Hello, everyone! This is Joao from Kenhub, and welcome to another anatomy tutorial where, this time, we're going to be talking about the innervation of the heart. And, on this tutorial, we’re going to be using this image here of the open thorax where you see the heart and a lot of these yellow structures which are representing the main nerves of the heart and also other surrounding structures. On this tutorial, we’re going to be talking about afferent and efferent fibers, also parasympathetic and sympathetic fibers. It is important when we look at the anatomy of your heart to also known in detail the nerves that innervates this really important structure because these nerves are responsible for maintaining and regulating the heart rate as well as the force of each contraction.
The first thing we need to know about the innervation of the heart is that both afferent and efferent fibers of the autonomic nervous system contribute to the heart’s overall innervation and, as a reminder, afferent fibers will be carrying nerve impulses or sensory information from the receptors in the sensory organs to then the central nervous system, while efferent fibers will carry impulses from the central nervous system to then the effector organ. A very good way I use to remember the difference between afferent and efferent nerve fibers is to use this simple mnemonic. So, afferent – A – they arrive, and efferent – E – for exit. This simple mnemonic can help you remember that afferent nerve fibers are carrying impulses towards the CNS or the central nervous system while the efferent nerve fibers carry impulses away from the CNS to then the effector organs.
Let’s carry on and talk about the autonomic fibers. The innervation of your heart is derived mostly from the cardiac plexus – as you can see this structure here highlighted in green – and the cardiac plexus is formed by cardiac nerves which then carry both sympathetic and parasympathetic fibers. As you can also see here on this image that the cardiac plexus is located just in front of the bifurcation of the trachea – as you see here this is the trachea – and it bifurcates right here where then you find the cardiac plexus.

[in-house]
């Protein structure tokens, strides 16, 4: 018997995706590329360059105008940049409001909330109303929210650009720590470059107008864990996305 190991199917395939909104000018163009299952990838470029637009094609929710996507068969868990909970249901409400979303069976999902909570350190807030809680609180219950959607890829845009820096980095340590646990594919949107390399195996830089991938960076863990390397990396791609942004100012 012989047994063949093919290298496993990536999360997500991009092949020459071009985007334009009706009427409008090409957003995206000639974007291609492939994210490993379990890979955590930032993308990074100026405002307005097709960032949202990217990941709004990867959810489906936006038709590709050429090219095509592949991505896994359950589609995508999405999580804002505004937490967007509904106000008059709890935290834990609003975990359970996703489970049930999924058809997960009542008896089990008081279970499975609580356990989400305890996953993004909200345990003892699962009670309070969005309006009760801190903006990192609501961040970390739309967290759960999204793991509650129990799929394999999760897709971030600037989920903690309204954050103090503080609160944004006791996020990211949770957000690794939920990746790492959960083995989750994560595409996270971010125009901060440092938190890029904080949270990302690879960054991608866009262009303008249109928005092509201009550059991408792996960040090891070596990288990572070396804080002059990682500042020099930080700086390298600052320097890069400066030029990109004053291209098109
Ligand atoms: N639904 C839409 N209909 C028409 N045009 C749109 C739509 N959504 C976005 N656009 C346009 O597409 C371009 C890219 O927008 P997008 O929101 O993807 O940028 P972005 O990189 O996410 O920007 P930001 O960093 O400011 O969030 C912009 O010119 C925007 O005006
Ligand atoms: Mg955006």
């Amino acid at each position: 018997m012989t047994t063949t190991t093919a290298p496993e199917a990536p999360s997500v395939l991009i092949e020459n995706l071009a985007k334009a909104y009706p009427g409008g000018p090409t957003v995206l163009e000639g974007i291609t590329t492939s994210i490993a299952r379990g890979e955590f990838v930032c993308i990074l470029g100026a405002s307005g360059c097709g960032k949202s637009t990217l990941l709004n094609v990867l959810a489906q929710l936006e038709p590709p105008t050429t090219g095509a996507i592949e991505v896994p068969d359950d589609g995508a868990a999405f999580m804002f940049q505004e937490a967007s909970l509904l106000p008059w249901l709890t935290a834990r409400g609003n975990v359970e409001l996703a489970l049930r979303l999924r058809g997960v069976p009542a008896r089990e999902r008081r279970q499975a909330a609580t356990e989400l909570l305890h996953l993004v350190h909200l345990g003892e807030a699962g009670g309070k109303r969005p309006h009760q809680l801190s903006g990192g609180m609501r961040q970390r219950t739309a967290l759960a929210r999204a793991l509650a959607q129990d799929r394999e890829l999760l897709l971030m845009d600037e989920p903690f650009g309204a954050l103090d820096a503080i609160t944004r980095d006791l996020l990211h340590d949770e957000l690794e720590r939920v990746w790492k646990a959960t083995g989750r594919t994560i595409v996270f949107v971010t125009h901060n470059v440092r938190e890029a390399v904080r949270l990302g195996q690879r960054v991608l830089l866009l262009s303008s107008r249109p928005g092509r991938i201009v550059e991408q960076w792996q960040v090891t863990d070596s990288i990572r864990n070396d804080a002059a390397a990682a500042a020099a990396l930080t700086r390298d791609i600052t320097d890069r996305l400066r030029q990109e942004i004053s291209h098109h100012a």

Now, as for the function, the nerve fibers from the cardiac plexus function to innervate the electrical conducting system of the heart, also the atrial and ventricular myocardium as well as the coronary vasculature. As I mentioned earlier, the cardiac plexus is made up of both sympathetic and parasympathetic fibers.
Now, let’s have a look at the origin and function of the parasympathetic fibers. The parasympathetic fibers come from the 10th cranial nerve – the vagus nerve – which you can see here on both of these images, the left vagus nerve and the right vagus nerve, highlighted in green. Now, these fibers are preganglionic fibers that form synapses in ganglia located either in the cardiac plexus or within the heart wall itself. Now, as for the function associated to these fibers, the stimulation of these parasympathetic fibers causes a decrease in heart rate and decrease in the force of cardiac contraction.
Now, we’re going to move on and talk about the sympathetic fibers and the sympathetic fibers come from the intermediolateral cell column of the thoracic spinal cord T1 to T5 after which they merge into these structures that you see here highlighted in green which are the then sympathetic trunks – the right one which you see here and the left one. The preganglionic fibers synapse in the sympathetic ganglia of the cervical and thoracic regions which in turn pass on the postganglionic fibers to the cardiac plexus. And as for the functions, the sympathetic innervation of the heart directly opposes the parasympathetic system. To be more specific, it will be increasing the heart rate as well as increasing the force of contraction of the myocardium.
Now that you just completed this video tutorial, then it’s time for you to continue your learning experience by testing and also applying your knowledge. There are three ways you can do so here at Kenhub. The first one is by clicking on our “start training” button, the second one is by browsing through our related articles library, and the third one is by checking out our atlas.
Now, good luck everyone, and I will see you next time.